Three Ways AMD’s Ryzen 5000 CPUs Could Dominate the Desktop (and One Way They Won’t)

Updated 09th October 2020 | 12:43 PM IST

Back in May of this year, we published an opinion piece that detailed the five alternative ways AMD is thrashing Intel within the desktop CPU market. you would possibly think Intel would have worked to vary that narrative with some aggressive pricing maneuvering—you can’t change up your chip designs on a dime, after all—but that hasn’t happened. and therefore the thing is, if AMD has anything to mention about it, the chips will only still stack ever-higher against the silicon giant.

On Oct. 8, AMD took to its virtual event stage to unveil its printing operation of “Zen 3” CPUs. By the looks of them, these chips not only could extend the company’s desktop domination for multi-core content-creation tasks (something it’s Zen 2-based chips are doing handily for quite a year now) but they also finally challenge Intel in its last key stronghold: PC gaming, especially at the resolutions most of the people play at.

With numerous improvements to the planning, layout, and IPC made to the chips debuting in Zen 3, is AMD primed to become the default CPU choice for desktop computing leading into 2021? Let’s break down everything we learned at today’s event to seek out out, through the three key ways AMD could win it all.

The First Way: Its CCX and CCD Changes
One area that AMD has lagged behind Intel over the lifetime of the Zen brand is in gaming performance. It’s no secret that within the company’s push to lower the value per core of its flagship processors (through the introduction of chipset-based architectures), the planning decisions have resulted in additional latency between core complexes. That manifests itself in reduced performance in certain PC gaming scenarios–especially at the favored 1080p resolution employed by most gamers.

AMD CCX Layout
This is right down to how chips are designed, and, more specifically, how they’re laid out on each die. within the chiplet approach, each processor contains a series of four-core “CCXs” (short for “core complexes) that structure the larger “CCD” (core chiplet die).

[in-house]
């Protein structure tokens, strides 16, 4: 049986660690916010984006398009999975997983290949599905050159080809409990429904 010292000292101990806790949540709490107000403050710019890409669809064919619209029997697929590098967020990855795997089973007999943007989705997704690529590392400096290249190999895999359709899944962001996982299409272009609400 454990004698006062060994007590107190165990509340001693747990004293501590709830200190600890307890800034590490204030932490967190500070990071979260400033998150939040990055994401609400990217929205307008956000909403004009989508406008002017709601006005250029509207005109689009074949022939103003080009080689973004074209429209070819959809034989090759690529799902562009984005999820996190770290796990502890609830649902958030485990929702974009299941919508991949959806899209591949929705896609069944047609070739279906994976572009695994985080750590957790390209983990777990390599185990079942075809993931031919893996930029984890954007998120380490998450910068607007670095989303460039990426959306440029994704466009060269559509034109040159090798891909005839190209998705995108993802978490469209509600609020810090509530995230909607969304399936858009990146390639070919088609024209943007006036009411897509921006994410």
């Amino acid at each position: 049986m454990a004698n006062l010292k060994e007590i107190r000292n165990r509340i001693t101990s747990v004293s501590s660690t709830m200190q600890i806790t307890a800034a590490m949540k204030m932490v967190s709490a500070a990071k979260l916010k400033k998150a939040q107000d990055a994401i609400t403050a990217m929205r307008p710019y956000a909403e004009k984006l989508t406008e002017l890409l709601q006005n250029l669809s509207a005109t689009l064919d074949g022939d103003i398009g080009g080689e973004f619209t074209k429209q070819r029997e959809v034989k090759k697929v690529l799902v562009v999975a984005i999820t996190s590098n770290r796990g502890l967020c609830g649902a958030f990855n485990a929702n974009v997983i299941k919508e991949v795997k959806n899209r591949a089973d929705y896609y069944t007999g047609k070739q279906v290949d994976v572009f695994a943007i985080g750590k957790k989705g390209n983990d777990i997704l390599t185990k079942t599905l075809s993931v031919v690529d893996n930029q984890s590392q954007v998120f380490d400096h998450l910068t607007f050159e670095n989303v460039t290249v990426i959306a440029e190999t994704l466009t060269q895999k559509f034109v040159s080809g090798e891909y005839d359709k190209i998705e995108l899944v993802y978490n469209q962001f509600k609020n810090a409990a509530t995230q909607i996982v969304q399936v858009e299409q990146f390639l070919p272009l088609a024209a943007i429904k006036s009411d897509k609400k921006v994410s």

When a CCD consists of multiple CCXs (as was the case for all CPUs within the original Zen 2 stack), the added latency that comes from increased communication distances between each CCD prevents single-core, lightly threaded performance from reaching its peak potential.

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Ryzen 3 3300X CPU Top
With Zen 3, AMD has redesigned the chips from the bottom up, piggybacking off the advancements made within the company’s recent iteration of “XT” processors launched back in July. (See, for instance, our review of the Ryzen 7 3800XT.) By rethinking the layout of its CCD and CCX designs, the corporate could come much closer in its top-tier chips to the type of single-threaded and gaming-performance boosts we saw in Editors’ Choice picks just like the AMD Ryzen 3 3300X. The 3300X may be a chip that, to the present day, continues to reign because of the best value pick for desktop PC gamers, versus anything Intel has on offer at an identical price point.

The Second Way: AM4, a Venerable Platform, Keeps Paying Off
Another way that AMD looks poised to continue its streak over Intel is in its platform and required socket adoption for brand spanking new PCs, PC builds, and upgrades…or rather, its lack of required adoption. rather than forcing buyers onto a replacement motherboard platform with a replacement sort of CPU socket every other generation of chips (the typical cadence in recent years for Intel’s desktop processors), Zen 3 will mark the third launch within the Zen line to feature some level of compatibility with motherboards supported the now-venerable Socket AM4.

AMD AM4 Compatibility
The one caveat? Unlike Zen 2, which is compatible with almost any AM4-based motherboard, the cutoff for Zen 3 may be a bit above the chipset stack at this point. The new CPUs will work only with motherboards from the X470, B450, and later chipset generations. (That includes the new X570 and B550 boards.) Plus, it’s right down to motherboard manufacturers to form it work, issuing the right updates.

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Back in May, the corporate clarified Zen 3 AM4 compatibility, claiming that a BIOS update would be required for any users of either X470 or B450 motherboards. Now, we’ve confirmation of that, but it isn’t the news that some prospective buyers may need to be hoped. The earliest BIOS updates for 400-series motherboards won’t hit the internet until January 2021, at the earliest, and even then, they’ll be in beta form, not a full release.

This seems like it could become a little crack in AMD’s otherwise near-impenetrable armor, but one that ought to seal up quickly enough because the dust from the Zen 3 launch settles. And, in any case, it’s still a far better prospect than what is going on on on the Intel side. With its latest 10th Generation “Comet Lake” desktop chips, like the Core i5-10600K, there’s no backward compatibility to older motherboards. you will need a replacement board supported by the Z490 chipset and fitted out with an LGA 1200 socket. Full stop.

Either way, ultimately, AMD’s hurdles here won’t be an enormous enough deal for Intel to maximize by the time motherboard makers are pushing their first BIOS builds out the door. Intel will likely not yet have its next-gen (11th Generation “Rocket Lake”) CPUs even out yet.

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